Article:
Amyotrophic lateral sclerosisDefinition:
Amyotrophic lateral sclerosis, or ALS, is a disease of the nerve cells in the brain and spinal cord that are responsible for voluntary muscle movement.
ALS is also known as Lou Gehrig's disease.
Alternative Names: Lou Gehrig's disease; ALS
Causes, incidence, and risk factors:
In about 10% of cases, ALS is caused by a genetic defect. In other cases, the cause of the nerve deterioration is unknown.
In ALS, nerve cells (neurons) waste away or die, and can no longer send messages to muscles. This eventually leads to muscle weakening, twitching, and an inability to move the arms, legs, and body. The condition slowly gets worse. When the muscles in the chest area stop working, it becomes hard or impossible to breathe on one's own. Persons with ALS eventually need a breathing machine.
ALS affects approximately 1 out of every 100,000 people.
Except for having a family member who has a hereditary form of the disease, there are no known risk factors.
Symptoms usually do not develop until after age 50. Persons with ALS have a loss of muscle strength and coordination that eventually gets worse (is progressive). This eventually makes the person unable to do routine activities, such as going up steps, getting out of a chair, or swallowing. Occasionally, breathing or swallowing muscles may be the first muscles affected.
As the disease gets worse, more muscle groups develop problems. However, ALS does not affect the senses (sight, smell, taste, hearing, touch) and it usually does not impact a person's ability to think or reason.
- Muscle weakness , decrease in muscle strength and coordination
- Slowly starts
- Slowly gets worse
- Commonly involves one limb at first, such as the hand
- Eventually, person has difficulty lifting, climbing stairs, and walking
- Muscle cramps
- Voice changes, hoarseness
- Speech problems, such as a slow or abnormal speech pattern
- Difficulty swallowing, gags or chokes easily
- Difficulty breathing (increasing effort required to breathe)
- Head drop due to weak spinal and neck muscles
Additional symptoms that may be associated with this disease:
Signs and tests:
A neuromuscular exam indicates weakness, often beginning in one area (such as shoulders or hips). There may be muscle tremors, spasms, twitching, or muscle atrophy (loss of tissue). Atrophy and twitching of the tongue are common.
The person's walk may be stiff or clumsy . Reflexes may be abnormal and may include loss of the gag reflex. Some patients have "emotional incontinence" in which it is hard to control crying or laughing.
Tests that may be done include:
- EMG to see which nerves are not functioning (sensory nerves are normal)
- Head CT or MRI of head to rule out other conditions
- Genetic test, if there is a family history of ALS
- Breathing test to see if respiratory muscles are affected.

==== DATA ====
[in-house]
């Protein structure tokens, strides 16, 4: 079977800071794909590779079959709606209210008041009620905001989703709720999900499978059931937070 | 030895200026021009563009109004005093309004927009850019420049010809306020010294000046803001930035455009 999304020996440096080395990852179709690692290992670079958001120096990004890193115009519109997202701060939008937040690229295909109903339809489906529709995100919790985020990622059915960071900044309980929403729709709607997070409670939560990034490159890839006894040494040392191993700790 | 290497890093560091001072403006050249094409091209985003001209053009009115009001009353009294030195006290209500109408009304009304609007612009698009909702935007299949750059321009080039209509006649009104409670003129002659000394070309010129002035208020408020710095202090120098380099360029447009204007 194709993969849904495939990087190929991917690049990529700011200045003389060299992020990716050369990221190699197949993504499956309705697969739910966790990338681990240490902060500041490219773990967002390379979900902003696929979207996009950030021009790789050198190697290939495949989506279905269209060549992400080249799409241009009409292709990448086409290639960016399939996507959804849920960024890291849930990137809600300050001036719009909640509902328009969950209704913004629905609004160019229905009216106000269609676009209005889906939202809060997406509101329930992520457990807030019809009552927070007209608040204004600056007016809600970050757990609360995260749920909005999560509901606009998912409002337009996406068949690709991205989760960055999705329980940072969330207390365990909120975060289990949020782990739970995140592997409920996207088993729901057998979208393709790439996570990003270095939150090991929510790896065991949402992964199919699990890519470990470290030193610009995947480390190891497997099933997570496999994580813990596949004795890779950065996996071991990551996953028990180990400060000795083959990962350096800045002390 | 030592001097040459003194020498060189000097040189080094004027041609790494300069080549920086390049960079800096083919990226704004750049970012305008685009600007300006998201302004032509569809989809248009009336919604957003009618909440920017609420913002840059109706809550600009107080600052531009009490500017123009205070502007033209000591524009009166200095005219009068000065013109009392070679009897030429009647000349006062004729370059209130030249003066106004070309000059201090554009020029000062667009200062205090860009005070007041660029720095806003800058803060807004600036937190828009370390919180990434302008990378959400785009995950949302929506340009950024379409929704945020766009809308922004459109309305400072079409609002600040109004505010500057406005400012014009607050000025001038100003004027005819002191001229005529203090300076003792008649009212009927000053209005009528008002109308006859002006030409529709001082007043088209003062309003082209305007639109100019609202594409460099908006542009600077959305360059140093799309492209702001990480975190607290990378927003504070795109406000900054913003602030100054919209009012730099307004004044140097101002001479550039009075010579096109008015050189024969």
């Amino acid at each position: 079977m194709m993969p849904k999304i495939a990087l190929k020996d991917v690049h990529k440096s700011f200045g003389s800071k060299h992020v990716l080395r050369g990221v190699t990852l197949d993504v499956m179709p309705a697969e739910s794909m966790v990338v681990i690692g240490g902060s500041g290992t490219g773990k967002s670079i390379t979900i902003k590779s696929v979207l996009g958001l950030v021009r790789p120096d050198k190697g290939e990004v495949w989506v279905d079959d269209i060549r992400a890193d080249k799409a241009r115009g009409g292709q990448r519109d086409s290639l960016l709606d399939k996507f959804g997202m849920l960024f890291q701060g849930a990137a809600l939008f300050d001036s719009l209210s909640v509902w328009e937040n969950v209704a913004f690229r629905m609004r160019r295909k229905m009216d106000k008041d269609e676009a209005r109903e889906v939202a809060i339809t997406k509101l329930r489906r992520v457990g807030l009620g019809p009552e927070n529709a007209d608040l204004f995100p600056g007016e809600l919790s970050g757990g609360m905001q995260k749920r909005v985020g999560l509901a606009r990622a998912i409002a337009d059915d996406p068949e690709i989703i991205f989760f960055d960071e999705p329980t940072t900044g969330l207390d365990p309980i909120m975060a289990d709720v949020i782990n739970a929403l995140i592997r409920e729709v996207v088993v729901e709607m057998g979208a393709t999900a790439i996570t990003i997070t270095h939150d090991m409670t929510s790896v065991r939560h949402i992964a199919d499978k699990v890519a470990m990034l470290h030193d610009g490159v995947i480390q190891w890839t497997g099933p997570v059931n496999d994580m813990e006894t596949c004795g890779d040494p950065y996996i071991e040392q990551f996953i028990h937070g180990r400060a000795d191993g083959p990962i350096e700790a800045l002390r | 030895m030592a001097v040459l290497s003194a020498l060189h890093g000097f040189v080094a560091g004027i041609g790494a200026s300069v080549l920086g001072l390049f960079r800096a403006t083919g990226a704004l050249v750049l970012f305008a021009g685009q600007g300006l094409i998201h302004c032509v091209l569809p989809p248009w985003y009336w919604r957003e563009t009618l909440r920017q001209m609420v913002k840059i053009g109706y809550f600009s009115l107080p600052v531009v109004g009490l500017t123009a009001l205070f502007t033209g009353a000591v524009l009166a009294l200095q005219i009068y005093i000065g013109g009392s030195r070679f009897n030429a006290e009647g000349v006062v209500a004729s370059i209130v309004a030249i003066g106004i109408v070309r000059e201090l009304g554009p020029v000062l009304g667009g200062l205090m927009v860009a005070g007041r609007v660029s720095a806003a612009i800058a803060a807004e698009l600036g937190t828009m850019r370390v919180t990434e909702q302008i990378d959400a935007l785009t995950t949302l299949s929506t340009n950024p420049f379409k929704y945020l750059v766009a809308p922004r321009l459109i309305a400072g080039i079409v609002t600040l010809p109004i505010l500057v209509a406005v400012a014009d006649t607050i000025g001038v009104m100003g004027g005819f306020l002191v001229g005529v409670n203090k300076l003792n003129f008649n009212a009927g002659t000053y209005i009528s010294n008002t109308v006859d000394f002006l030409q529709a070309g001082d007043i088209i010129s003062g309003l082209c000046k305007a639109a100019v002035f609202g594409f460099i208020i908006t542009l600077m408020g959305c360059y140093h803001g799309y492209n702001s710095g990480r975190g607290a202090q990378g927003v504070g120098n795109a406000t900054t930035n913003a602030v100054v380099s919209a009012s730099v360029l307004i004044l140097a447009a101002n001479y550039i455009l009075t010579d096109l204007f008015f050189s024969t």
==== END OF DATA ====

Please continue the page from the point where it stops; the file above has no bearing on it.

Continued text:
- Blood tests to rule out other conditions that may cause similar symptoms
There is no known cure for ALS. The first drug treatment for the disease is a medicine called riluzole. Riluzole may prolong life, but does not reverse or stop the disease from getting worse.
The goal of treatment is to control symptoms. Baclofen or diazepam may be used to control spasticity that interferes with activities of daily living. Trihexyphenidyl or amitriptyline may be prescribed for people with problems swallowing their own saliva.
Physical therapy, rehabilitation, use of braces or a wheelchair, or other orthopedic measures may be needed to maximize muscle function and general health.
Choking is common. Patients may need a tube placed into their stomach for feeding (gastrostomy).
A referral to an otolaryngologist may be advised. A nutritionist is helpful to prevent weight loss, especially for patients with limited ability to swallow.
The use of devices to assist in breathing includes machines that are only used at night as well as mechanical ventilation. Patients should discuss their wishes regarding artificial ventilation with their doctors.
Emotional support is vital in coping with the disorder, because mental functioning is not affected. Groups such as the ALS Association may be available to assist in coping with the disorder. See ALS - support group .
There is progressive loss of ability to function or care for oneself. Death often occurs within 3 to 5 years of diagnosis, although there are some rare cases of patients living decades.
Calling your health care provider:
Call your health care provider if symptoms suggest ALS, particularly if there is a family history of the disorder.
Call your health care provider if ALS has been diagnosed and symptoms worsen or new symptoms develop. Increased difficulty swallowing, difficulty breathing, and episodes of apnea are symptoms that require immediate attention.
Genetic counseling may be advised if there is a family history of ALS.